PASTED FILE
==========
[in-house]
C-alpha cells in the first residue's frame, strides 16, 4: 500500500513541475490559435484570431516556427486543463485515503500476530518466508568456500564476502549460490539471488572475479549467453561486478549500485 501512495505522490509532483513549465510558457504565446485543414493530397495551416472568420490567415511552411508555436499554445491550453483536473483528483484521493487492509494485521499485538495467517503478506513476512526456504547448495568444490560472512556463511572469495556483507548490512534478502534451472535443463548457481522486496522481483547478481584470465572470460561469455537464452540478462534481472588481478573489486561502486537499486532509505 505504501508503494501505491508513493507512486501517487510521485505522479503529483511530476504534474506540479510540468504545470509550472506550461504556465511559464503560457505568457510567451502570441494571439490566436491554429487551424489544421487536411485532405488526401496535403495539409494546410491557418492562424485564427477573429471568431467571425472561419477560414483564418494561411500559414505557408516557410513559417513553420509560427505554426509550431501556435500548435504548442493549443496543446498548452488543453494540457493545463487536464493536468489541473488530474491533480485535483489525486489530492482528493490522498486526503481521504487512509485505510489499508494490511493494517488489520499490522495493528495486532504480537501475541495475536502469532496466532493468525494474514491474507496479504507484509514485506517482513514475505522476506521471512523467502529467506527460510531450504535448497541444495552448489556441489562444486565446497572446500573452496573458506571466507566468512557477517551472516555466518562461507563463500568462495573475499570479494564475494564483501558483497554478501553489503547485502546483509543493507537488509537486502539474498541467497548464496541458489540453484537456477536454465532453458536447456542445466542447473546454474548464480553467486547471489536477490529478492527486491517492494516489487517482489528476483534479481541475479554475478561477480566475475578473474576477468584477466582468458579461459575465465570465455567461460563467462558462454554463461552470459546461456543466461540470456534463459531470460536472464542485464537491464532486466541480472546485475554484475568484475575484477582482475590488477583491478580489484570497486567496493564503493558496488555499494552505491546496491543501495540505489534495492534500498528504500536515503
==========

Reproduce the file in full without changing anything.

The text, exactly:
[in-house]
C-alpha cells in the first residue's frame, strides 16, 4: 500500500513541475490559435484570431516556427486543463485515503500476530518466508568456500564476502549460490539471488572475479549467453561486478549500485 501512495505522490509532483513549465510558457504565446485543414493530397495551416472568420490567415511552411508555436499554445491550453483536473483528483484521493487492509494485521499485538495467517503478506513476512526456504547448495568444490560472512556463511572469495556483507548490512534478502534451472535443463548457481522486496522481483547478481584470465572470460561469455537464452540478462534481472588481478573489486561502486537499486532509505 505504501508503494501505491508513493507512486501517487510521485505522479503529483511530476504534474506540479510540468504545470509550472506550461504556465511559464503560457505568457510567451502570441494571439490566436491554429487551424489544421487536411485532405488526401496535403495539409494546410491557418492562424485564427477573429471568431467571425472561419477560414483564418494561411500559414505557408516557410513559417513553420509560427505554426509550431501556435500548435504548442493549443496543446498548452488543453494540457493545463487536464493536468489541473488530474491533480485535483489525486489530492482528493490522498486526503481521504487512509485505510489499508494490511493494517488489520499490522495493528495486532504480537501475541495475536502469532496466532493468525494474514491474507496479504507484509514485506517482513514475505522476506521471512523467502529467506527460510531450504535448497541444495552448489556441489562444486565446497572446500573452496573458506571466507566468512557477517551472516555466518562461507563463500568462495573475499570479494564475494564483501558483497554478501553489503547485502546483509543493507537488509537486502539474498541467497548464496541458489540453484537456477536454465532453458536447456542445466542447473546454474548464480553467486547471489536477490529478492527486491517492494516489487517482489528476483534479481541475479554475478561477480566475475578473474576477468584477466582468458579461459575465465570465455567461460563467462558462454554463461552470459546461456543466461540470456534463459531470460536472464542485464537491464532486466541480472546485475554484475568484475575484477582482475590488477583491478580489484570497486567496493564503493558496488555499494552505491546496491543501495540505489534495492534500498528504500536515503